By Hilton Hamann
I am, quite often, prejudiced and bigoted. I’m not proud of it but it’s true and much of my generation is the same.
That should surprise to no-one.
We grew up in the era of grand apartheid, when black people in South Africa were required to carry a “pass” that allowed them to work or live in certain areas in the country of their birth.
I clearly remember the big, Ford or Chev pick-up trucks with steel canopies and barred windows, slowly picking their way through white suburbs, on the hunt for blacks without the passes. At night, policemen jumped over garden fences and hammered “maid’s room” doors, checking passes and making sure they weren’t sleeping with white men.
At 10pm a siren sounded to signal the start of the nightly curfew for blacks.
At school we were taught about “us” and “them” and why “they” could never be trusted and why “we” and “them” should never mix, mingle or socialise. Our churches preached, “water and wine” do not mix and our government put in place legislation to ensure we wouldn’t.
Looking back, I can’t believe that we saw such things okay.
But we did. However, in our defence, I should point out, our prejudices were not confined to our fellow black citizens. We were prejudiced about everyone. English speakers hated Afrikaners and they in turn hated us and held grudges that dated back to the Boer War.
We looked down on the Portuguese, distrusted the Jews, had no good word for the “Coolies” and despised kids whose fathers worked in lowly jobs. The Catholics were leery of the Protestants. The Protestants found the feeling mutual but still found time foster differences within the churches under their umbrella.
And then, we white boys were drafted into the army where we were taught “they” were out there waiting for the chance to kill us, in the most brutal of ways!
In 1994 democracy arrived and “they” came to power and much of what we’d been told would come to pass but believed wouldn’t, did. Infrastructure collapsed as incompetent cadres were put in charge. Corruption by the political elite and those in power became a national sport as they squabbled to loot and pillage as much as possibly in the fastest possible time.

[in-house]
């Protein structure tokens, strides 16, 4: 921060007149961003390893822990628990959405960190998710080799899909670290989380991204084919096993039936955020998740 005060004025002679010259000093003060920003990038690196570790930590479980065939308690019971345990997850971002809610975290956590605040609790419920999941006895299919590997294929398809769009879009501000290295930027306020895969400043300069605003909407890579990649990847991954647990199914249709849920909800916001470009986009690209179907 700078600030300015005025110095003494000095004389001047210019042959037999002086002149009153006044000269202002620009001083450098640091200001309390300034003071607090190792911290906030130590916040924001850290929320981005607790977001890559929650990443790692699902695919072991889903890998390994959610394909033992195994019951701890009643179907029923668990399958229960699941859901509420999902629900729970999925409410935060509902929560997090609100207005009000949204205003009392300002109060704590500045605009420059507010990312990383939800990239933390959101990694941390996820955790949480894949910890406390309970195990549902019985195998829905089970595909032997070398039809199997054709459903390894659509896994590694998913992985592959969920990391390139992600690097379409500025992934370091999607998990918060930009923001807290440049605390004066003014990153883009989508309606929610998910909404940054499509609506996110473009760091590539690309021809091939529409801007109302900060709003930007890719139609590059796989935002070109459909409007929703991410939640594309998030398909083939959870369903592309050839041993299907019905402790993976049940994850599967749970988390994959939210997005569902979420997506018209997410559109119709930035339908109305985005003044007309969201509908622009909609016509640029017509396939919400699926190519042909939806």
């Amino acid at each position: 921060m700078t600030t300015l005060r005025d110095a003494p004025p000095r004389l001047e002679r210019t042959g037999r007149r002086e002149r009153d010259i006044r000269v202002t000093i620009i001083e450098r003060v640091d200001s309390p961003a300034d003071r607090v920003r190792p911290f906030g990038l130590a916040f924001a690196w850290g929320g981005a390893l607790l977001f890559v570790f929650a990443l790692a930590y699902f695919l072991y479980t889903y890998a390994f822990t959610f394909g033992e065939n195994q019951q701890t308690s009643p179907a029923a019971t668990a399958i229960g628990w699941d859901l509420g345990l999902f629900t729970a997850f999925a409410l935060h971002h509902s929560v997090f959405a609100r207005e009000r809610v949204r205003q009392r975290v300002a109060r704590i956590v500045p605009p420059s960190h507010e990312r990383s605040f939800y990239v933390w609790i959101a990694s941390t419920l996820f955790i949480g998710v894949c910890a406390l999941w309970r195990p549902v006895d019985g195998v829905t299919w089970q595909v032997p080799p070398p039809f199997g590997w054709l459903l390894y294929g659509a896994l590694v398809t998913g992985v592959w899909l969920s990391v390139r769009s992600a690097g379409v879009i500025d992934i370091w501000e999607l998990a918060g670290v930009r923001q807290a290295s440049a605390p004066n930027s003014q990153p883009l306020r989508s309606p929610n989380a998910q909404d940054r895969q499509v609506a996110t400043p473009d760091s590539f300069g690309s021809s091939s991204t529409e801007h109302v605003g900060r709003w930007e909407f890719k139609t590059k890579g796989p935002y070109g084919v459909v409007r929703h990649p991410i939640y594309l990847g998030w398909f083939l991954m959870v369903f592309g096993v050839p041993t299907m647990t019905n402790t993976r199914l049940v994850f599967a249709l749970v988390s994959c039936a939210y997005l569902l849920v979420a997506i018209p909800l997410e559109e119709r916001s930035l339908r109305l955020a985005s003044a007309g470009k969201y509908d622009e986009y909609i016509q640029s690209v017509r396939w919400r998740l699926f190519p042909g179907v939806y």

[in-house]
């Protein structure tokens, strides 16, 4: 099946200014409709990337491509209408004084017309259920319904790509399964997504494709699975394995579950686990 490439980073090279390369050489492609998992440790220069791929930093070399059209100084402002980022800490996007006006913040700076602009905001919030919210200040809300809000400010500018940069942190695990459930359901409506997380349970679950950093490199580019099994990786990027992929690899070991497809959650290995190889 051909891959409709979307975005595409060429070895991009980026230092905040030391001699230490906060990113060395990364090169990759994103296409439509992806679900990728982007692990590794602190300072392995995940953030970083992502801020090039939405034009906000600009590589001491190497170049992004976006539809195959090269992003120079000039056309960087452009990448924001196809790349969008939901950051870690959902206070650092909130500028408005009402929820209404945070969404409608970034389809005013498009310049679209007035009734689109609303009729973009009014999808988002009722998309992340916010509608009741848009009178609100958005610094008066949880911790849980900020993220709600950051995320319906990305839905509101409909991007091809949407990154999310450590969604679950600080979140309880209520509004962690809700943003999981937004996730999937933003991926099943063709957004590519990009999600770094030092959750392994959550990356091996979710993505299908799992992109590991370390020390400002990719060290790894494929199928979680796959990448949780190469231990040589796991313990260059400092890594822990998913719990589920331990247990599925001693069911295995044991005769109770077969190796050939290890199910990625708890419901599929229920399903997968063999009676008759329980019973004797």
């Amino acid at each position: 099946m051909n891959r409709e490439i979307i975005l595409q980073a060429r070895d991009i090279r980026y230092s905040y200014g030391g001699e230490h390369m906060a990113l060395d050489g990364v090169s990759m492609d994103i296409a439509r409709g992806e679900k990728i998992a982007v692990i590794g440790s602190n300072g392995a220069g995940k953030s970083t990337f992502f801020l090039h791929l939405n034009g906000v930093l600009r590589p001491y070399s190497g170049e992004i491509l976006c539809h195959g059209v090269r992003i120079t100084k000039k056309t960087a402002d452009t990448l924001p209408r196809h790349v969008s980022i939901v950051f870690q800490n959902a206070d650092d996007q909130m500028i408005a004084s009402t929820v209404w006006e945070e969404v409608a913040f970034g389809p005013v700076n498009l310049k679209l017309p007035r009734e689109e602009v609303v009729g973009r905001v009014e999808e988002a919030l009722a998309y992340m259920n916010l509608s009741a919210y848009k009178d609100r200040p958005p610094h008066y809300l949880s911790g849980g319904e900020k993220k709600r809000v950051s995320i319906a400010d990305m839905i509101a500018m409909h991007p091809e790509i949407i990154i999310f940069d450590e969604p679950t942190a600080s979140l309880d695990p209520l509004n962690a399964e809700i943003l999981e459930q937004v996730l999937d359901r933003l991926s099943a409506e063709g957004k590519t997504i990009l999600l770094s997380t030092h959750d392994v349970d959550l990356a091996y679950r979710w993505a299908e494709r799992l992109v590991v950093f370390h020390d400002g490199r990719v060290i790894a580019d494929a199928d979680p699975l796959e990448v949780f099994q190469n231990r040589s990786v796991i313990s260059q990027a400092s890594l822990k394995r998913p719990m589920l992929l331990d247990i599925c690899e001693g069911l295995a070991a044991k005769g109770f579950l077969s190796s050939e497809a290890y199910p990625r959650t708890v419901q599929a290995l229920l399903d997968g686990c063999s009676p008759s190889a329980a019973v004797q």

White men in particular were retrenched and new Affirmative Action laws, saw the possibility of ever being employed, vanish like smoke from a snuffed out candle. Thousands of qualified non-black youngsters, many fresh from university, packed their bags and left the country. Once again greed and political expediency drove away the very people needed to rebuild a country that was, and remains, greatly hamstrung by the screw-ups of the past.
Is anyone really surprised we are the way we are!
On the surface we are more polarised than ever before. We no longer see each other as humans but rather as differently-labeled groups. Blacks are criminals, whites are racists, Indians are shifty and coloureds are gangsters and drug dealers.
It’s easy and comforting to compartmentalise “them”. Like building a wall around a village to keep the people from the next settlement out. We feel united – in our tiny group – as we band together in our shared dislike and fear of “them”.
We dehumanise those who do not wear our particular label. Instead of Johan or Themba they become “boers” or “kaffirs” or, as was the case in Rwandan genocide, “cockroaches”. It’s much easier to kill a label than it is to kill someone whose name you know and who has the same dreams, fears and aspirations as do you.
In October of the year I was four years-old, my father brought home a live turkey, to be fattened up for Christmas dinner. My younger sister and I thought it was the coolest pet ever. Together with our mother, we named it Gobble. We fed Gobble, played with her and generally had a wonderful time with our new companion.
And then, a few days before Christmas we noticed the Old Man sharpening his axe and reality struck home. We begged and pleaded with my father not to kill Gobble and even our mother, who grew up on a farm where slaughtering poultry was a routine, everyday, occurrence, pleaded for Gobble’s life.
In the end, my father gave in and said he’d return Gobble to the farm where he bought her. She was stuffed into a box and loaded into the car and he drove away. Still, I’ve often wondered about that day because I remember eating turkey on Christmas Day that year …
Of course labelling is what politicians do. It’s in their interest. Label a group as “settlers”, “foreigners”, “racists”, “houtkoppe”, whatever, and it’s easy to convince supporters that such and such a group is the cause of all their woes and hardships.
It’s the nature of the beast in South Africa – race and prejudice is an ingrained part of our psyche that permeates every aspect of our lives.
In 2008 I found myself in the middle of a sort of perfect financial-storm. At the time I was contracted to write speeches and opinion-pieces for the CEO and other top executives of one of the country’s largest financial institutions. It was lucrative and my skills were in demand but the organisation was pursuing huge government accounts and, in order to win brownie points with the ruling party, the CEO, a white Afrikaner, was replaced with a person with very powerful party connections.
She quickly brought in her own people and many of us had our contracts terminated. I believed it would not be difficult to find new clients – I was, after all, skilled at what I did and well-known in the financial industry. It was not to be. Affirmative Action and BEE legislation had made me too white to be employed. And, at the same time, the world went into global melt down.